• Not the same... (Score:4, Interesting)

    by superdave80 ( 1226592 ) on Friday May 02, 2014 @05:45PM (#46903361)

    Nuclear disarmament vs. greenhouse gas reduction is a poor comparison.

    How much did nuclear disarmament affect the day-to-day lives of the average person? Zilch. Zero. Nada. 50 nuclear missiles sitting in some empty part of the country vs. 200 nuclear missiles sitting in some silos in some empty part of the country affects people not at all (unless there is a nuclear war, but were all screwed anyways).

    Greenhouse gas reduction involves changing things in peoples day-to-day lives. How much is, of course, up for debate, but the perception is that we will have to sacrifice some of our standard of living to accomplish this.

    Nuclear Disarmament spokesperson: "We are going to have fewer nuclear missiles in our subs. What do you think about that?"

    Joe Blow: "Uhhhhh, OK...."

    Greenhouse Gas Reduction spokesperson: "We are going to slap a tax on the fuels you use, so now you will get to pay more at the pump. What do you think about that?"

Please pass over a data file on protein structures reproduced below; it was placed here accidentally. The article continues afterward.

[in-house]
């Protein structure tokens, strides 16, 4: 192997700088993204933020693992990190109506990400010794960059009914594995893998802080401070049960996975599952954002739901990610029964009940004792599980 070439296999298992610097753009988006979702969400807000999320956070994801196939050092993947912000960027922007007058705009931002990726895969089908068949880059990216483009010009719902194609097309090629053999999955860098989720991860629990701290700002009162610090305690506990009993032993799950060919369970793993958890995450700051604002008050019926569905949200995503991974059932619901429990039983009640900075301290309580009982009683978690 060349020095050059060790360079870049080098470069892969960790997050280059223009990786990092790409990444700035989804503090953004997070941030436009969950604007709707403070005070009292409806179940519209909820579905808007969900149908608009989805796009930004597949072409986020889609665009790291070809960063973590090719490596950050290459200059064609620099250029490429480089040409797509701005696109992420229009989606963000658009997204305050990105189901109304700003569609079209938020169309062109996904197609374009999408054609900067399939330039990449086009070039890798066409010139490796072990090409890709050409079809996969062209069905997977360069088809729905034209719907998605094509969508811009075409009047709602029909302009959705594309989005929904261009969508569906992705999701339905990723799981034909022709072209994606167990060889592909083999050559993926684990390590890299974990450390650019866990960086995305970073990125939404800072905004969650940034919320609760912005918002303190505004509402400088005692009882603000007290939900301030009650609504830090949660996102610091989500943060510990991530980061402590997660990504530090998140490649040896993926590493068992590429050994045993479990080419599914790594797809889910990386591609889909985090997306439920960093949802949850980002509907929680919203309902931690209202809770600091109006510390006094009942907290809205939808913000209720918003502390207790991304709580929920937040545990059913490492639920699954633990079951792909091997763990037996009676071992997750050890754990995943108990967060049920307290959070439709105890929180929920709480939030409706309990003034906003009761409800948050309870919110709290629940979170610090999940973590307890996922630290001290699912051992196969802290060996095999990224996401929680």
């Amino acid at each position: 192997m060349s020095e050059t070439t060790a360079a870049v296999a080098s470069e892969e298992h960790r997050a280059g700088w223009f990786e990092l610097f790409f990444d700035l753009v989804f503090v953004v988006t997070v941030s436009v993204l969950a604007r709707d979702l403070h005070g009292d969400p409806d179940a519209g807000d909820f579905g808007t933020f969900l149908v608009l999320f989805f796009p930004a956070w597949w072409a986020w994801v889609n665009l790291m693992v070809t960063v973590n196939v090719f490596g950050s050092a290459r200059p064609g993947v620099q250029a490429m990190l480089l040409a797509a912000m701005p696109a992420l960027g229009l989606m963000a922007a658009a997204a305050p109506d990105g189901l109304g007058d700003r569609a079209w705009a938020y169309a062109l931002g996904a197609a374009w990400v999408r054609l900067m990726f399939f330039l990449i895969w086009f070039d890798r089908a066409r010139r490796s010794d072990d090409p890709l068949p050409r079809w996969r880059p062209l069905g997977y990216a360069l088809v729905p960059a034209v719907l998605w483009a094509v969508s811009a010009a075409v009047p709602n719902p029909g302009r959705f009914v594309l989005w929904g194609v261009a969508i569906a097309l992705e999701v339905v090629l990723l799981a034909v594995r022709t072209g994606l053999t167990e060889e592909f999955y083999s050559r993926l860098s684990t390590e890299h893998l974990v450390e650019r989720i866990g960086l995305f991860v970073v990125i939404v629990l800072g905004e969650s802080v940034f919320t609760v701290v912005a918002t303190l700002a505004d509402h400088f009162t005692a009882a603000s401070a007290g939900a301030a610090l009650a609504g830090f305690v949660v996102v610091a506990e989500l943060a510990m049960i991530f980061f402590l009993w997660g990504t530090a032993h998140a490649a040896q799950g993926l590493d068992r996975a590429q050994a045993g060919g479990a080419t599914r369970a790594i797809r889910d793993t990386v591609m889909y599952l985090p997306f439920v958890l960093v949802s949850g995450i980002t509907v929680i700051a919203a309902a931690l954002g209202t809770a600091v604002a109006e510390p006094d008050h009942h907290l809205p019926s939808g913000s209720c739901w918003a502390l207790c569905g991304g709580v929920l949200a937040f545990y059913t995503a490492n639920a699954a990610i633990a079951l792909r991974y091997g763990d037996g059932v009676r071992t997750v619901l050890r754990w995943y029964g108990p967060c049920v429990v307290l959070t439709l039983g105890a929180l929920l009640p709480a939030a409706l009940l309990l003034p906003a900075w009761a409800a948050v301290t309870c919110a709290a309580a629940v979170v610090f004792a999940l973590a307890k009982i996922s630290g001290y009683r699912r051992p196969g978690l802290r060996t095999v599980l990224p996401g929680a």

Joe Blow: [punches Greenhouse Gas Reduction spokesperson in the face]

  • by digsbo ( 1292334 ) on Friday May 02, 2014 @06:22PM (#46903725)


    I had occasion to go to a NASCAR event, and I was surrounded by lots of poor white people (and a smattering of other types) with bad body odor. I wasn't sure if it was just a bad day, and so I went again the next year. Still didn't enjoy it, still hated the smell of 100,000 people who were in the summer sun too long, burning rubber, and fuel exhaust. But I have to admit, there is something enjoyable about the roar of the engines on that first full speed lap, and the tension of the pit stops.

    As it turns out, actually going to this stuff, which isn't what I'd normally do, was kind of an interesting experience, and exposed me to seeing some things and some people I wouldn't normally experience. And I kinda feel like that's well beyond the kind of "tolerance" and "openness to diversity" that people who use the term "redneck" in a purely pejorative sense can ever show.

    If that's what you mean by empathy, I agree.

    So-called "rednecks" often have much less screwed up ideas about things like personal finance, conservancy, food sources, and so on than the college-educated folks who consider themselves superior.